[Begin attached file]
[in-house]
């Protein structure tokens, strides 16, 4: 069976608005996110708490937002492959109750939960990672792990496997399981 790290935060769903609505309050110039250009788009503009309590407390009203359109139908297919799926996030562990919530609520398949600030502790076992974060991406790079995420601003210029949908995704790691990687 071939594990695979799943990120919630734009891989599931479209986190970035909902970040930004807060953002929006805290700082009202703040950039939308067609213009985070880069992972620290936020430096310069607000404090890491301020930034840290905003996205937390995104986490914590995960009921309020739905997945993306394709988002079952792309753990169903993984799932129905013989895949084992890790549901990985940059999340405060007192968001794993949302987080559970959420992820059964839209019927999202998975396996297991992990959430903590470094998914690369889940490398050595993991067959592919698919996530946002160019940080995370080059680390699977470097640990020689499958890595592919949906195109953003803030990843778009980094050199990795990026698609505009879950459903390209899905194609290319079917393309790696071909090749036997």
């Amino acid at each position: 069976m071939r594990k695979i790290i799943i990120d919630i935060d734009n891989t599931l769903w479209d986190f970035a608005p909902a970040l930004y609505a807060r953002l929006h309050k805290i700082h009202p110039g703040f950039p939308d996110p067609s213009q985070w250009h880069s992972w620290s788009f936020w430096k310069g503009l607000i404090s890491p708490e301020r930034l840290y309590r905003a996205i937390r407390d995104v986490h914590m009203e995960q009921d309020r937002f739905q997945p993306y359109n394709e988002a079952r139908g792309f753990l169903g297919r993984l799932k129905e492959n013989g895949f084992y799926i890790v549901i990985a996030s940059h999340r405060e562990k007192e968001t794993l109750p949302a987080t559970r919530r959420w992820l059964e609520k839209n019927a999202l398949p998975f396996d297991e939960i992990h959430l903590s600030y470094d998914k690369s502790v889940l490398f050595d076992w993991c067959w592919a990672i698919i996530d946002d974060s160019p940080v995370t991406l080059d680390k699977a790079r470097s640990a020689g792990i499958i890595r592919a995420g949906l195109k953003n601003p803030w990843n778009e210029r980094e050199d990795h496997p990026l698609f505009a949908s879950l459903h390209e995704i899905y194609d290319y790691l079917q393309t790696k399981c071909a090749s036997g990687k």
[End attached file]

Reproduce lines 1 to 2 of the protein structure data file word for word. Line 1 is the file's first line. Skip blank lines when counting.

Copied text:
[in-house]
């Protein structure tokens, strides 16, 4: 069976608005996110708490937002492959109750939960990672792990496997399981 790290935060769903609505309050110039250009788009503009309590407390009203359109139908297919799926996030562990919530609520398949600030502790076992974060991406790079995420601003210029949908995704790691990687 071939594990695979799943990120919630734009891989599931479209986190970035909902970040930004807060953002929006805290700082009202703040950039939308067609213009985070880069992972620290936020430096310069607000404090890491301020930034840290905003996205937390995104986490914590995960009921309020739905997945993306394709988002079952792309753990169903993984799932129905013989895949084992890790549901990985940059999340405060007192968001794993949302987080559970959420992820059964839209019927999202998975396996297991992990959430903590470094998914690369889940490398050595993991067959592919698919996530946002160019940080995370080059680390699977470097640990020689499958890595592919949906195109953003803030990843778009980094050199990795990026698609505009879950459903390209899905194609290319079917393309790696071909090749036997």